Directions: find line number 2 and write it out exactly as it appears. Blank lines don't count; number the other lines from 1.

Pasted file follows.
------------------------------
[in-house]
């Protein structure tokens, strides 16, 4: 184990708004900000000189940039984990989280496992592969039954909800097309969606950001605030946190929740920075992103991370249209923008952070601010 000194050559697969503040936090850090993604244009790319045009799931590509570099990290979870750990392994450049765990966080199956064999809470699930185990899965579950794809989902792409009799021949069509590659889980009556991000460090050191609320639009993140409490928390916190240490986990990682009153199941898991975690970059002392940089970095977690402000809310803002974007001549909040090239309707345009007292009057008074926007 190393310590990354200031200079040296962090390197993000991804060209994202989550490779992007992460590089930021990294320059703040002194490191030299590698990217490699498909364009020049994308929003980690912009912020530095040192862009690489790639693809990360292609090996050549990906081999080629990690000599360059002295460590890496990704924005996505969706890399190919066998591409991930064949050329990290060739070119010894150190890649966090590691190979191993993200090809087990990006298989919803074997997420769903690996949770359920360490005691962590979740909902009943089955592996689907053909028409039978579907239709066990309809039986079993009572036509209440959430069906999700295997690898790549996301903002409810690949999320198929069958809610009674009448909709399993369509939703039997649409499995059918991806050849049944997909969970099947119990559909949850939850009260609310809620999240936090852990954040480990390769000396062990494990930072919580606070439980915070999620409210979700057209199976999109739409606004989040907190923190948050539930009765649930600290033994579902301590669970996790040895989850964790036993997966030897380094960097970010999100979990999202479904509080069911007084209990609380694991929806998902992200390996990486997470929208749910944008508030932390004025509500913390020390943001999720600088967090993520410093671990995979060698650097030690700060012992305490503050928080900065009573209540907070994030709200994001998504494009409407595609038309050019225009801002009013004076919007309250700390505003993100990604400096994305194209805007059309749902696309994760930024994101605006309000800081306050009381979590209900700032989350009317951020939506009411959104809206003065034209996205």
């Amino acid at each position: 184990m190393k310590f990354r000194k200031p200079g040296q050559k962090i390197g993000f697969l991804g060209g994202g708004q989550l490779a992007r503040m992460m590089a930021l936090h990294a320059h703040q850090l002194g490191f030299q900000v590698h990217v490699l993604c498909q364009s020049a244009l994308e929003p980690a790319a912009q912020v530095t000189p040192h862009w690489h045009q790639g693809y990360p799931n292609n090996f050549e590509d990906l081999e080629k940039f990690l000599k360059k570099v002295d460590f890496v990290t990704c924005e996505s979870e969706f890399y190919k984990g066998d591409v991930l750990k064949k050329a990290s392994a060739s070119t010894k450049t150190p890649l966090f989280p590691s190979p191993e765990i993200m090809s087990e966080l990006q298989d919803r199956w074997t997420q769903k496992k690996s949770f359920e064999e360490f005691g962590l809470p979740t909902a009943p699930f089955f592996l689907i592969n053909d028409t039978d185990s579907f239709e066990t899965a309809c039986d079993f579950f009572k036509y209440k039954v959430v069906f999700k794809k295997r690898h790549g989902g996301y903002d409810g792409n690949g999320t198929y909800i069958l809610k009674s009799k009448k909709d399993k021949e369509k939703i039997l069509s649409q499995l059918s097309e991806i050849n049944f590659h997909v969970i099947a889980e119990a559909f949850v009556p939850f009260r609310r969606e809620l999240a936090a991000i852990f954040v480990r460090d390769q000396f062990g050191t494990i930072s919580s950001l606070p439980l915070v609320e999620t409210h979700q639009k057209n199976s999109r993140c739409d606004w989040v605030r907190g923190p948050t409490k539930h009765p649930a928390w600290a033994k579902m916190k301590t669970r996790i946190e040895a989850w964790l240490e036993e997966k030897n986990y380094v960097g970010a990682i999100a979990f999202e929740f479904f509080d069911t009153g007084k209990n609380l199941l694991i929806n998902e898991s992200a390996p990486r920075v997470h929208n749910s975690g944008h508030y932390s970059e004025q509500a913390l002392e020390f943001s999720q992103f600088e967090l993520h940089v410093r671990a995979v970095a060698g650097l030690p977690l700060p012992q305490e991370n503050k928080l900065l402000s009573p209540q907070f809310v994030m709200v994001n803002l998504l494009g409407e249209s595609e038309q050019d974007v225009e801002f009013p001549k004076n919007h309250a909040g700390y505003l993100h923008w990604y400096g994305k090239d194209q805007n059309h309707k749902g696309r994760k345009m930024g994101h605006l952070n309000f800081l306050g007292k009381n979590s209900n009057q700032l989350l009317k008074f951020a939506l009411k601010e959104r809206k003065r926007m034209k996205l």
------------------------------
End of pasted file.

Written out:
């Protein structure tokens, strides 16, 4: 184990708004900000000189940039984990989280496992592969039954909800097309969606950001605030946190929740920075992103991370249209923008952070601010 000194050559697969503040936090850090993604244009790319045009799931590509570099990290979870750990392994450049765990966080199956064999809470699930185990899965579950794809989902792409009799021949069509590659889980009556991000460090050191609320639009993140409490928390916190240490986990990682009153199941898991975690970059002392940089970095977690402000809310803002974007001549909040090239309707345009007292009057008074926007 190393310590990354200031200079040296962090390197993000991804060209994202989550490779992007992460590089930021990294320059703040002194490191030299590698990217490699498909364009020049994308929003980690912009912020530095040192862009690489790639693809990360292609090996050549990906081999080629990690000599360059002295460590890496990704924005996505969706890399190919066998591409991930064949050329990290060739070119010894150190890649966090590691190979191993993200090809087990990006298989919803074997997420769903690996949770359920360490005691962590979740909902009943089955592996689907053909028409039978579907239709066990309809039986079993009572036509209440959430069906999700295997690898790549996301903002409810690949999320198929069958809610009674009448909709399993369509939703039997649409499995059918991806050849049944997909969970099947119990559909949850939850009260609310809620999240936090852990954040480990390769000396062990494990930072919580606070439980915070999620409210979700057209199976999109739409606004989040907190923190948050539930009765649930600290033994579902301590669970996790040895989850964790036993997966030897380094960097970010999100979990999202479904509080069911007084209990609380694991929806998902992200390996990486997470929208749910944008508030932390004025509500913390020390943001999720600088967090993520410093671990995979060698650097030690700060012992305490503050928080900065009573209540907070994030709200994001998504494009409407595609038309050019225009801002009013004076919007309250700390505003993100990604400096994305194209805007059309749902696309994760930024994101605006309000800081306050009381979590209900700032989350009317951020939506009411959104809206003065034209996205």